For years to come, 2023 will be known as the year of online privacy. Although privacy regulations surrounding advertising have slowly been amassing over the last twenty years, the EU’s recent ruling that Meta (Facebook) can no longer run personalized ads may serve as the straw that broke the camel’s back.
Marketing and ad-tech professionals now find themselves in a compromising position. User data acts as the foundation upon which the vast majority of online advertising sales take place (approximately 84% of total display ad spending in 2019), yet over-advertising may also be to blame for many users’ growing awareness of how their data may be (mis)used. That, and a never-ending slate of high-profile data breaches may also have something to do with things…
Privacy concerns have been shown to negatively affect online spending habits, as well as consumers’ willingness to share their information online (approximately 84% of total display ad spending in 2019). At the same time, the ways in which our user data is being tracked, profiled and used to display ads, are becoming more varied over time, making it perennially difficult to keep transparency standards in place, much less effective ones.
This creates a balancing act between the need to track user’s activity while also somehow preserving user anonymity. Simultaneously, the leader of the world’s internet, Google, has signed the death warrant for modern Adtech by proclaiming the end of cookies, the building blocks of programmatic advertising. With all these changes to the advertising landscape, how can Adtech increase consumer privacy while ensuring the performance of their advertising campaigns? The answer lies in first-party data, but with a twist.
How does user data factor into online ad sales?
Before we get too far, let’s quickly cover the why and how of how user data contributes to online ad sales.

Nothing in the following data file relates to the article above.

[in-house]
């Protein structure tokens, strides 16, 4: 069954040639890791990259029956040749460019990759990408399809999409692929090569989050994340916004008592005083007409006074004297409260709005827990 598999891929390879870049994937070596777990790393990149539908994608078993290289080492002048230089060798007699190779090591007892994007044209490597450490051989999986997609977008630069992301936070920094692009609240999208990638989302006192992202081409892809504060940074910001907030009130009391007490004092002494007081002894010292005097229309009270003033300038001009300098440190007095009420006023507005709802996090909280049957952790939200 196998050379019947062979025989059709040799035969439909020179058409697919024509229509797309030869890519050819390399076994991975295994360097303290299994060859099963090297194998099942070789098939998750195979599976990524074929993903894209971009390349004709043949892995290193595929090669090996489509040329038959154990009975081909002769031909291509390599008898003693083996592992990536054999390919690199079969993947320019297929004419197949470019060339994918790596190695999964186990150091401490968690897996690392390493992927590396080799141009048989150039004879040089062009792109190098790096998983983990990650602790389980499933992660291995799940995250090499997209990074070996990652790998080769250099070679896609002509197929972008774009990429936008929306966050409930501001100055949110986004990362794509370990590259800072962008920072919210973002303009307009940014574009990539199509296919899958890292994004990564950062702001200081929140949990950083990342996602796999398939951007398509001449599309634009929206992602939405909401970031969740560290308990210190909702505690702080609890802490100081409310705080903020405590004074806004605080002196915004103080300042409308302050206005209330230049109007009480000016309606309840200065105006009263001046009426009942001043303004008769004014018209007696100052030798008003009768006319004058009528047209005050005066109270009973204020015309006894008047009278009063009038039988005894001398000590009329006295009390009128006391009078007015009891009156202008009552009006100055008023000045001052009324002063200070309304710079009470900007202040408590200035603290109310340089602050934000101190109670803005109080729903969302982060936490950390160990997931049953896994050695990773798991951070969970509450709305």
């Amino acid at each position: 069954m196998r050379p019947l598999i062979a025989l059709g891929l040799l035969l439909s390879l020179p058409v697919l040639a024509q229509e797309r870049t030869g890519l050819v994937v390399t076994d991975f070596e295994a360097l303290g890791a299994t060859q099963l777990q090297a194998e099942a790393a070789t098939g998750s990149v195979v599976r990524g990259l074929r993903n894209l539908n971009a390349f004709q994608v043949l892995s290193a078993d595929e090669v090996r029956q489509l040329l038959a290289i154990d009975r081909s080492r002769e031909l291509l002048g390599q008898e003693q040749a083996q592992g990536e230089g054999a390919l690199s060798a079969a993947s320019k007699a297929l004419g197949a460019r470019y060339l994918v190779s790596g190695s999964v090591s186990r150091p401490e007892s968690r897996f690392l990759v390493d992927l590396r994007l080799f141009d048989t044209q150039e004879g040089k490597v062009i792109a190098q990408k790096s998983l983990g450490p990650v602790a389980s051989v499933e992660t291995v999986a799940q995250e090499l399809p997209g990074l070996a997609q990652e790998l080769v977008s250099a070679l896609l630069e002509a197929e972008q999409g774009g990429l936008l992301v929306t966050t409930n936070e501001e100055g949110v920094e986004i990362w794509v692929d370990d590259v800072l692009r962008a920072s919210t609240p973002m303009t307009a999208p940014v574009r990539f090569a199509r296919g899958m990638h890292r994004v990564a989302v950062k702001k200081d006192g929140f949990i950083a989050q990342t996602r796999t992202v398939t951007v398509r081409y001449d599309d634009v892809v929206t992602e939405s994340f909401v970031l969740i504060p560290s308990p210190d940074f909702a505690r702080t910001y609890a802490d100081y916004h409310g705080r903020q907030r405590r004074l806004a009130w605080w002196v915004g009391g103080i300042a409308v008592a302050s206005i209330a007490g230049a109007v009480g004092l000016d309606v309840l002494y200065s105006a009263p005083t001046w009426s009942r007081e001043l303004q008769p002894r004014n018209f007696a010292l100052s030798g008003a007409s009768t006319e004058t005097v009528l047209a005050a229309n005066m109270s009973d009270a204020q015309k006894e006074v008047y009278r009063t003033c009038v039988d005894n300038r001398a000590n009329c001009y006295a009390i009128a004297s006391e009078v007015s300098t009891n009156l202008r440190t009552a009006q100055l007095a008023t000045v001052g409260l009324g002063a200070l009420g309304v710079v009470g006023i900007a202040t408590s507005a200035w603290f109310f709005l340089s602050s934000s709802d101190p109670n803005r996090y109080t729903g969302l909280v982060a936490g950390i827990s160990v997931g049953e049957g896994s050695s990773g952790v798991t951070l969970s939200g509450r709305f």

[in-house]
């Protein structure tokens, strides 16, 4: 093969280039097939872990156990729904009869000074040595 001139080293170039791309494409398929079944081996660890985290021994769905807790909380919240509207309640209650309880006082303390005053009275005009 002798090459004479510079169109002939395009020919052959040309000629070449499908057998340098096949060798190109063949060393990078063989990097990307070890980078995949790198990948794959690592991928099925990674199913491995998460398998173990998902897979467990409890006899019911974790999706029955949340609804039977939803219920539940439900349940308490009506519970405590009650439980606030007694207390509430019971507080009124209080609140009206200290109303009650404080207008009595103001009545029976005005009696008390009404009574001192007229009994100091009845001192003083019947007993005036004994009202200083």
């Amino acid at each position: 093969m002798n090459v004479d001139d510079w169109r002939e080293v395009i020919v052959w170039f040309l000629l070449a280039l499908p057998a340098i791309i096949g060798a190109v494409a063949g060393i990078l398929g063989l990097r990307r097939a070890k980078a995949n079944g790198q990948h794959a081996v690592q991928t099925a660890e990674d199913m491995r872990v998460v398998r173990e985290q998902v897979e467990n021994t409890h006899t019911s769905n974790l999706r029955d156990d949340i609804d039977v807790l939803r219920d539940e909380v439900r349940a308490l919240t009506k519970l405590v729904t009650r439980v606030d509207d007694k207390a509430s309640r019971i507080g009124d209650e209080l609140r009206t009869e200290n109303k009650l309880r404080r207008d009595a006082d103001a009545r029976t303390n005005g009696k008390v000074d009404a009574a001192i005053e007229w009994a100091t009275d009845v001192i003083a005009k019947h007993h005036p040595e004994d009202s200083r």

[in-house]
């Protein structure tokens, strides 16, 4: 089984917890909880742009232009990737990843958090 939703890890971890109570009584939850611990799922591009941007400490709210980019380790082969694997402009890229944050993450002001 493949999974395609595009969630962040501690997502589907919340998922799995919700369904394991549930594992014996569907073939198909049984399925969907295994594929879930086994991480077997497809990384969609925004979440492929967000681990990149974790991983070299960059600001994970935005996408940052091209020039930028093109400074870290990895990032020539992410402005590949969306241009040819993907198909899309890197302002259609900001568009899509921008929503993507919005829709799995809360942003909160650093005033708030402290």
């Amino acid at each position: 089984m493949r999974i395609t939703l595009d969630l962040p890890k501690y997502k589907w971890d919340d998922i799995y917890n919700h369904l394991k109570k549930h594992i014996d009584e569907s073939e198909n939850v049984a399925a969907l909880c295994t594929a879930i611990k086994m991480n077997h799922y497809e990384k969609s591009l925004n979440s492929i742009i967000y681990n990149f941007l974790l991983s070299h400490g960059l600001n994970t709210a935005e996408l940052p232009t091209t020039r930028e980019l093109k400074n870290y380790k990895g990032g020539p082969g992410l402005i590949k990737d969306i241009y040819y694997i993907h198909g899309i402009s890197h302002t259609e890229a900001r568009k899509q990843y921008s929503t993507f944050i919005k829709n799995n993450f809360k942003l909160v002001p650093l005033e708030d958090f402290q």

By and large, advertising space used to be bought and sold through marketing managers, trained professionals who would identify where and when a brand’s ads would be displayed online for the highest impact. With some variation, these decisions were often based on scaled platform metrics, such as viewership and engagement – without any knowledge of specific user interests or behaviours beyond that which could be gleaned from market research.
Yet, as online infrastructure grew more sophisticated, the power to collect and work with large datasets, full of consumer information recorded during website visits, app scrolls, etc., grew exponentially. With the introduction of advanced, automated software tools, so-called ‘Ad Exchanges’ were now capable of targeting specific consumers based on all their available data. With this ‘programmatic’ advertising was born; enabling marketers to reach people on a much more individual level than ever before, by displaying ads based on our prior online behaviour.
Unsurprisingly, Adtech having access to so much of our personal data, especially when the intent of such data is to sell us things, is unsettling to many. But what is surprising is that, despite being against the collection of their private data, consumers also prefer it when ads displayed are relevant to them (Yalcin). In other words, the future of Adtech lies not in individual-level targeting, where for example, a golfing enthusiast is shown four-irons when grocery shopping, but in contextual targeting, where golfing ads are shown on a golfing discussion site. This is where first-party data comes in…